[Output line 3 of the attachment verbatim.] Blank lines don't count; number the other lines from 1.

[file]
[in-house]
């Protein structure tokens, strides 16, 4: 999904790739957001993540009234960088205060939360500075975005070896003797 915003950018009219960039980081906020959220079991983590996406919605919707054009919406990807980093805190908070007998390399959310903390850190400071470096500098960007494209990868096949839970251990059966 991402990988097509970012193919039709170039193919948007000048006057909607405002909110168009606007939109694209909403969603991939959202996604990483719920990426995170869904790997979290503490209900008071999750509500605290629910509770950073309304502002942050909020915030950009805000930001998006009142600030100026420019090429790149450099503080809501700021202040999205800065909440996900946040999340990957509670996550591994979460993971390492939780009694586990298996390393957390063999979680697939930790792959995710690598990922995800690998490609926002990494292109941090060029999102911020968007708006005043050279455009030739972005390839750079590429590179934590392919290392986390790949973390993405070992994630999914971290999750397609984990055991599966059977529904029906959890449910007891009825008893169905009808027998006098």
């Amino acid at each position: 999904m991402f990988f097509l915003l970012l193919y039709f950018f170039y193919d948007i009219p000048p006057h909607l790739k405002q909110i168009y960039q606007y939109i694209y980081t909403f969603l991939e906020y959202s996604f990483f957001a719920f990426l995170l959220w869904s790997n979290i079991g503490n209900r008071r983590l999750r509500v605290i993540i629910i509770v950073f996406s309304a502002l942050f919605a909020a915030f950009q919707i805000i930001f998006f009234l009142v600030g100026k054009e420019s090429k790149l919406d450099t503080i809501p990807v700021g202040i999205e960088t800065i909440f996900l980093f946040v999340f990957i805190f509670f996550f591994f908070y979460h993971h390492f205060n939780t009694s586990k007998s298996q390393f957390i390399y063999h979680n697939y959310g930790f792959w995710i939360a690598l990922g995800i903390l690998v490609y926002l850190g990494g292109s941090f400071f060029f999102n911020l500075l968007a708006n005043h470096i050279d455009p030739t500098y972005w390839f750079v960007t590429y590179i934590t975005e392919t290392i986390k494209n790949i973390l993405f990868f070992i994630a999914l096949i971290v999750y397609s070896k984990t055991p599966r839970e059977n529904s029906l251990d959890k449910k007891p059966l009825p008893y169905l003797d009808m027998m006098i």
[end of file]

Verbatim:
């Amino acid at each position: 999904m991402f990988f097509l915003l970012l193919y039709f950018f170039y193919d948007i009219p000048p006057h909607l790739k405002q909110i168009y960039q606007y939109i694209y980081t909403f969603l991939e906020y959202s996604f990483f957001a719920f990426l995170l959220w869904s790997n979290i079991g503490n209900r008071r983590l999750r509500v605290i993540i629910i509770v950073f996406s309304a502002l942050f919605a909020a915030f950009q919707i805000i930001f998006f009234l009142v600030g100026k054009e420019s090429k790149l919406d450099t503080i809501p990807v700021g202040i999205e960088t800065i909440f996900l980093f946040v999340f990957i805190f509670f996550f591994f908070y979460h993971h390492f205060n939780t009694s586990k007998s298996q390393f957390i390399y063999h979680n697939y959310g930790f792959w995710i939360a690598l990922g995800i903390l690998v490609y926002l850190g990494g292109s941090f400071f060029f999102n911020l500075l968007a708006n005043h470096i050279d455009p030739t500098y972005w390839f750079v960007t590429y590179i934590t975005e392919t290392i986390k494209n790949i973390l993405f990868f070992i994630a999914l096949i971290v999750y397609s070896k984990t055991p599966r839970e059977n529904s029906l251990d959890k449910k007891p059966l009825p008893y169905l003797d009808m027998m006098i």